Conclusion: Make sure everyone involved understands your expectations for customer service. Have your leaders commit to exemplifying those expectations. Hire and train the right people for the job you need done. Give them the resources to be effective ambassadors to your customers. Empower team members to push the boundaries and find new solutions to recurring problems. Ensure that your service standards apply equally to internal and external customer satisfaction. Develop in-house continuous improvement as a principal component of all your processes. Listen to the “voice of the customer” and act on any feedback provided. Identify opportunities and respond to them quickly to better meet expectations. Plan ways to monitor and reward the agreed-upon behaviors of your frontline staff. Regularly recognize and reward team members for outstanding performance.

That is how to develop a customer-focused culture.

“You’ll never have a product or price advantage again. They can be easily duplicated, but a strong customer service culture can’t be copied.”Jerry Fritz

Matt Rocco is president and COO of Etech Global Services. Etech is a provider of intelligent sales and service solutions utilizing inbound and outbound voice and live chat. To learn more, contact info@etechgs.com.

[From Connection Magazine November 2012]

Corporate Social Responsibility in the Contact Center

By Marilyn Tyfting

Good pay, competitive benefits, and quality working environments are essential conditions for employment in today’s modern contact centers. However, these are not the only incentives managers can use to attract and keep employees engaged. A concept that has become increasingly popular among many top-tier customer service providers is the implementation of a comprehensive Corporate Social Responsibility (CSR) program. Today, many business leaders are seeing the positive human resources influences from these types of programs.

It is with this in mind that Telus International launched its CSR efforts four years ago to give where we live, work, and serve. As a global contact center provider, Telus International’s CSR efforts in Central America focus on children and education, supporting organizations such as United Way. In the Philippines, the focus is on community building and constructing homes for the homeless through our partnership with Gawad Kalinga (GK), a local charity for poverty reduction.

Employee Retention and Improved Morale: From an employer’s perspective, one of the biggest benefits of a robust CSR program is how it improves employee retention and morale. For call center agents, speaking on the phone to frustrated customers, sometimes in their second language, while simultaneously viewing multiple calling screens, can be both challenging and stressful. At the same time, in many areas of the world, such as India and the Philippines, call center employers saturate the market, competing aggressively for skilled agents.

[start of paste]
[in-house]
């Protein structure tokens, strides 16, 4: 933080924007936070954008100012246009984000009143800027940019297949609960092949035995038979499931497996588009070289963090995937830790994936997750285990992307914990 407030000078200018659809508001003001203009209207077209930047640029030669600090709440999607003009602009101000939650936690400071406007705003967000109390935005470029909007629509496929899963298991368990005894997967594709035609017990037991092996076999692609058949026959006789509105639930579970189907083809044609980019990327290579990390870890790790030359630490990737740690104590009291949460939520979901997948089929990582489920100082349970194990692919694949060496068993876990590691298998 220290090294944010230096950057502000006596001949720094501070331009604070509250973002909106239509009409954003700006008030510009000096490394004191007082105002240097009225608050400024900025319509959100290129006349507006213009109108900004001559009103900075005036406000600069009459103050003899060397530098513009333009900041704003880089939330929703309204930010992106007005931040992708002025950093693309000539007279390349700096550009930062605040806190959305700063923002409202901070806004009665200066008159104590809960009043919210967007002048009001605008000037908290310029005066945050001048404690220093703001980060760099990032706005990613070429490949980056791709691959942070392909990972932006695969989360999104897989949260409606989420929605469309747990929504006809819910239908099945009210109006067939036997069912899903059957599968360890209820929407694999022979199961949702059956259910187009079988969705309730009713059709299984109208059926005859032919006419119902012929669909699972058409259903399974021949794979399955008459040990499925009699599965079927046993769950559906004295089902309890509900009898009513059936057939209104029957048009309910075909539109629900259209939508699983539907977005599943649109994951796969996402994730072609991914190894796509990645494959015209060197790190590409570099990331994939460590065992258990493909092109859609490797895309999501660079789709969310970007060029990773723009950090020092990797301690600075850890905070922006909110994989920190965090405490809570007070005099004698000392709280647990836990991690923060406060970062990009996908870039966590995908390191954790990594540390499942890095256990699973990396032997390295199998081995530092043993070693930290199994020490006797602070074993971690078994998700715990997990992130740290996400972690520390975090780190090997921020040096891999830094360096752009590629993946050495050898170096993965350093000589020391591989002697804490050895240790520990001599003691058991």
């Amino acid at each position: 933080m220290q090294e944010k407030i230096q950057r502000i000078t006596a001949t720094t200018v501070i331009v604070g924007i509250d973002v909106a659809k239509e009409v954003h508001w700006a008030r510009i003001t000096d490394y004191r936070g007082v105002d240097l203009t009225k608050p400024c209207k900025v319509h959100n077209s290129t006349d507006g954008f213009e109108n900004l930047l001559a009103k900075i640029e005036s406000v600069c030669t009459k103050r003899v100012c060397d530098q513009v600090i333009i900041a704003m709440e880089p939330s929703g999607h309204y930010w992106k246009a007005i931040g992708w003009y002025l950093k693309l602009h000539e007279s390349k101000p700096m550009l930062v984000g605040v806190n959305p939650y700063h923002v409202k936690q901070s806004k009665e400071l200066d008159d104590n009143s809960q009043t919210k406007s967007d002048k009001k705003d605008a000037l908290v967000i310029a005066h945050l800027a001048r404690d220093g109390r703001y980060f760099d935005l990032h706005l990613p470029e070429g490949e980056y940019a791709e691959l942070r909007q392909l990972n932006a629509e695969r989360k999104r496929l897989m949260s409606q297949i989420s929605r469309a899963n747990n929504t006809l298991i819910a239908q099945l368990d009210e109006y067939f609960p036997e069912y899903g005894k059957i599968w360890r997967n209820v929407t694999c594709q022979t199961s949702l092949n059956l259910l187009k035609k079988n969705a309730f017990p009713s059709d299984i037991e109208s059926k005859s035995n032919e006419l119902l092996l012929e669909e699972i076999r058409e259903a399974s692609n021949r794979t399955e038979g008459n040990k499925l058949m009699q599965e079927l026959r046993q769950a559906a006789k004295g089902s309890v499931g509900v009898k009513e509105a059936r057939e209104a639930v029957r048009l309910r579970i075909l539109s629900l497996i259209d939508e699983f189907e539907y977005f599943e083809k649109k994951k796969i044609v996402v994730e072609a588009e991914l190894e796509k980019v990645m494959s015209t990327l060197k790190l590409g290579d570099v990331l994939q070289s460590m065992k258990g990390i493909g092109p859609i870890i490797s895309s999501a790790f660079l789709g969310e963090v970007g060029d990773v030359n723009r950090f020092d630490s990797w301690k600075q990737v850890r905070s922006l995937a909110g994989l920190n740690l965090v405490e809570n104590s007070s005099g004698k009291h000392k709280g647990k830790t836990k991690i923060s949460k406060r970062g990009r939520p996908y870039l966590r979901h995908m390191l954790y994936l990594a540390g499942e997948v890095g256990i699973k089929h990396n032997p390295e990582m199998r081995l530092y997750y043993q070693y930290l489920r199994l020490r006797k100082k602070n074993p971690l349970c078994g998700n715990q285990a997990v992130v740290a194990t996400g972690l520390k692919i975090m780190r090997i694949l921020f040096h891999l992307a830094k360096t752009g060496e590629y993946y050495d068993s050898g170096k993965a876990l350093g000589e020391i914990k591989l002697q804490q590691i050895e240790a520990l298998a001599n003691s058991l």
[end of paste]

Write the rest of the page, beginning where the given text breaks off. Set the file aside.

While decent wages and benefits are common these days, CSR programs can be an important differentiator and can significantly help boost overall job contentment. In a call center in Central America, Telus International found that the implementation of a comprehensive CSR program helped lead to an 18 percent decline in attrition from 2008 to 2009 and an additional 12 percent from 2009 to 2010.

Build Brand: Another benefit of a robust CSR program is the reinforcement and development of a positive brand among employees and the community. Call centers are constantly looking to position themselves and their work environments as top-tier. Repeatedly, job candidates reveal that they were drawn to the organization because of the positive brand the company enjoys in the community. An employer brand can be based on many things: compensation, learning, development, and career progression, but it can also be significantly enhanced if the company gives back to the local community.

Discover Talent: A further benefit, and one perhaps not always considered initially, is a CSR program’s ability to challenge, energize, and help employees grow beyond the boundaries of their current position. Employees often come to their supervisors looking to move up the ladder. They desire experience in leading a team, organizing a project, and coming up with creative solutions to problems. However, based on their current position, it’s often difficult for them to demonstrate what they can do. CSR programs offer a nontraditional forum where employees can gain valuable skills. Agents can show that they have what it takes to lead by creating new, community-based projects outside of day-to-day operations.

Considerations When Implementing CSR: While the value of a comprehensive CSR program can’t be understated, there are a number of considerations that must be made before committing full force. To start, be sure to embark on CSR for the right reasons. Authenticity is essential, with all levels of management committed. While the bottom line can definitely benefit from CSR initiatives, the end goal needs to be the betterment of the community, not just the company. If the company benefits from CSR efforts, all the better, but return on investment can’t be the priority.

CSR programs also require commitment. Positive buzz generally takes years to cultivate. Since 2007, our partnership with Gawad Kalinga in the Philippines has seen almost 4,000 Telus volunteers commit 24,000 hours of service, building hundreds of homes in what is now known as the Telus GK village. Over successive years of service, we found that our employees became increasingly engaged in the project to the extent that many now volunteer in small teams on weekends. This type of commitment and dedication takes time.